I set out before dawn on a very cold and frosty morning. The ground was rock hard, which was good because it hardened the mud. A perfect day for a winter walk.
From Colby Lane in Appleby three parallel paths run down to Bandley Bridge, that delightful crossing of the Hoff Beck. The northernmost path is a bridleway, beginning as a green lane before winding its way across fields. It’s many years since I used this nice old green track, and then only in the opposite direction. I remember the occasion well – it was a boiling hot day in July and I stopped to talk to the farmer and his wife, who were getting in an early harvest.
But on this frozen morning, with the first glimmer of light, there were long views across to the snowy Pennines and Shap Fells. The snow hadn’t yet touched the Eden valley where I was walking.
I wandered down through Rachel’s Wood, where frost and ice clung to each individual twig and every inch of the tree bark. The Hoff Beck had flooded recently at Bandley Bride, leaving pools with ice as hard as Plexiglass.
It was here that the dawn broke, a rich orange illuminating the trees on the neighbouring heights.
The Hoff Beck is more of a river than the name implies, a charming stretch of water in a landscape that can have changed very little since the Viking Halfdans settled in its valley. There was nobody about, just a solitary heron that kept changing its fishing pitches as I walked the banks of the beck, my boots crunching the hardened and frosty ground.
Apart from the barking of a dog, my presence through the hamlet of Hoff went unnoticed. Crossing the road, the beck was still my companion as I walked the long mile down to the waterfall of Rutter Force. I miss the tea-shop that used to be here, a place where I lingered on a very wet days walking many years ago – I put an account of that expedition in my walking memoir Wayfarer’s Dole.
Then up across the field to the isolated house marked on the map as Porch Cottage, but these days called Donkey’s Nest. A quiet lane runs from there into the village of Great Ormside, which has the good fortune to have one of the best churches in Cumbria.
A place full of history too. Orm, who gave the place its name, was one of the Halfdan Viking settlers who came to this place in around 915 AD. We say Vikings, but we should say Danes really, for Viking was a name to be used only when the Norsemen went a-raiding.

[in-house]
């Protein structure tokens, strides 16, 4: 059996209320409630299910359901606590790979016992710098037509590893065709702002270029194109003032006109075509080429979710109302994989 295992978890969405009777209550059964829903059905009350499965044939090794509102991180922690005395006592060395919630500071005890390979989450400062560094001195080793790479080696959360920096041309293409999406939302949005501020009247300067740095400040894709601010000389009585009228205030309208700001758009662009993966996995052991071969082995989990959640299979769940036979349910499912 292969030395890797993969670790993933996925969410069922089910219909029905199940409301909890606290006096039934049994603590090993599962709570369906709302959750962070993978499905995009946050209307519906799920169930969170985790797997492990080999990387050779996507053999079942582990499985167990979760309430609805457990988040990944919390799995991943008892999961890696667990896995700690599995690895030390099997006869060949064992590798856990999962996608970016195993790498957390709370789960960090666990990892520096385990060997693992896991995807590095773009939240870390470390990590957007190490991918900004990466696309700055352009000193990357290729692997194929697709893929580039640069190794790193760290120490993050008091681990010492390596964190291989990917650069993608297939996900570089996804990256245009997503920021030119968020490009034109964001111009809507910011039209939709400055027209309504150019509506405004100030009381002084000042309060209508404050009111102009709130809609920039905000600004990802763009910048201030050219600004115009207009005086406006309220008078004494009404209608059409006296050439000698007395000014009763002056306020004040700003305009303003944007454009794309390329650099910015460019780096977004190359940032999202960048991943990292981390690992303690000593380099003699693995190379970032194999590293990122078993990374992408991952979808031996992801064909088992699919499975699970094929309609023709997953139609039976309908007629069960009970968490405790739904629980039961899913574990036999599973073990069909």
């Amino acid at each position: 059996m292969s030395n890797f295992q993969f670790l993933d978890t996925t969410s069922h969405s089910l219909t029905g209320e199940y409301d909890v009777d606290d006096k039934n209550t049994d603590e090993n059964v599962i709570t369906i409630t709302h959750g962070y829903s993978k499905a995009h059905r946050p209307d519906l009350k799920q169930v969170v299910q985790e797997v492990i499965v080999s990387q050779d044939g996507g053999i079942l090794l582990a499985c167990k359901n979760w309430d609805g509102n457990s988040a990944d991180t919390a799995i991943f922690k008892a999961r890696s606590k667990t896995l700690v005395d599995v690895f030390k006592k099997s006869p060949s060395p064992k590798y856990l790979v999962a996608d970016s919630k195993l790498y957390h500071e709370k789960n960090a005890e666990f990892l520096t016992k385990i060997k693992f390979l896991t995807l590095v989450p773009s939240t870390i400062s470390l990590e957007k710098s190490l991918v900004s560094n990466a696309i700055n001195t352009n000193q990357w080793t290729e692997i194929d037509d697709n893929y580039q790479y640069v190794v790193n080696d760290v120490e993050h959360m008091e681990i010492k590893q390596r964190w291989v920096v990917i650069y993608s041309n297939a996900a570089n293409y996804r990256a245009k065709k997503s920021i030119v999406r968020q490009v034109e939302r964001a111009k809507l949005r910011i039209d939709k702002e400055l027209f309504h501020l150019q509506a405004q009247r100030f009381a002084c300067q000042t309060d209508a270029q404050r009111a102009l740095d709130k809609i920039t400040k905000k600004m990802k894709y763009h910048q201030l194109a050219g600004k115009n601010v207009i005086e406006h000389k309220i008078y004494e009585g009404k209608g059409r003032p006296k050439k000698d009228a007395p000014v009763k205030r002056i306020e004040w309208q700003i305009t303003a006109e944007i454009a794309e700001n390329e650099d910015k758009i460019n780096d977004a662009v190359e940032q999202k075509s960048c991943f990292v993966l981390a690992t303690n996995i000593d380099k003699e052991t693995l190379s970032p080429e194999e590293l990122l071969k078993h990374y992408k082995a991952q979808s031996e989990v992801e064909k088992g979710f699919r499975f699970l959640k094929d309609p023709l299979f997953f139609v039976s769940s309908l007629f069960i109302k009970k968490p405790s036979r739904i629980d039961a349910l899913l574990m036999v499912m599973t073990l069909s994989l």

The church is set on a great mound, which was almost certainly a burial ground for these early settlers. The Ormside Bowl, (now in York Museum) and dating to the 7th/8th century, was discovered in the churchyard in 1823. In 1898, a Viking warrior was found buried in the mound, complete with his sword (now at Tullie House Museum in Carlisle). Nearby is Ormside Hall, with an altered defensive Peel Tower. This was a debateable land in the long conflict between the Scots and the English.
According to the map, a bridleway runs from the church across the fields to Appleby. I went to look and it’s certainly well signposted but – unless you are feeling bold – completely impassable. There is no bridge across the River Eden, and few signs that there ever was. No obvious ford either, though I suspect horse riders simply plunged into the waters of Eden whenever they felt like crossing.
I took the familiar path on the left bank of the Eden, which runs through woodland and climbs above and then falls back to the river. This is a real poacher’s path, with hidden places where someone not averse to raiding fishing rights might dip for a salmon or trout. A good place for herons and otters too – not so long ago we saw an otter just downstream of here.
The footpath reached Appleby in the shadow of its ancient castle. Once all of this land was part of Scotland – one reason why it doesn’t feature in the Domesday Book. It had a bloody history too, the Scottish king William the Lion besieged the place. Appleby, as the “by” at the end of its name implies was a Viking settlement. These invading Danes sought out the pastoral loop of its river in what are known to us as the Dark Ages. Earlier Romans bypassed the location by following the important Roman road to the north of the town as they marched to the Stainmore Gap.
A hard-frosted day of a kind that must have been familiar to these first settlers. The ground was just as unyielding as I finished my walk.
Probably my last walk of the year and a memorable day. Today the snow fell in the Eden Valley, h
About 8 miles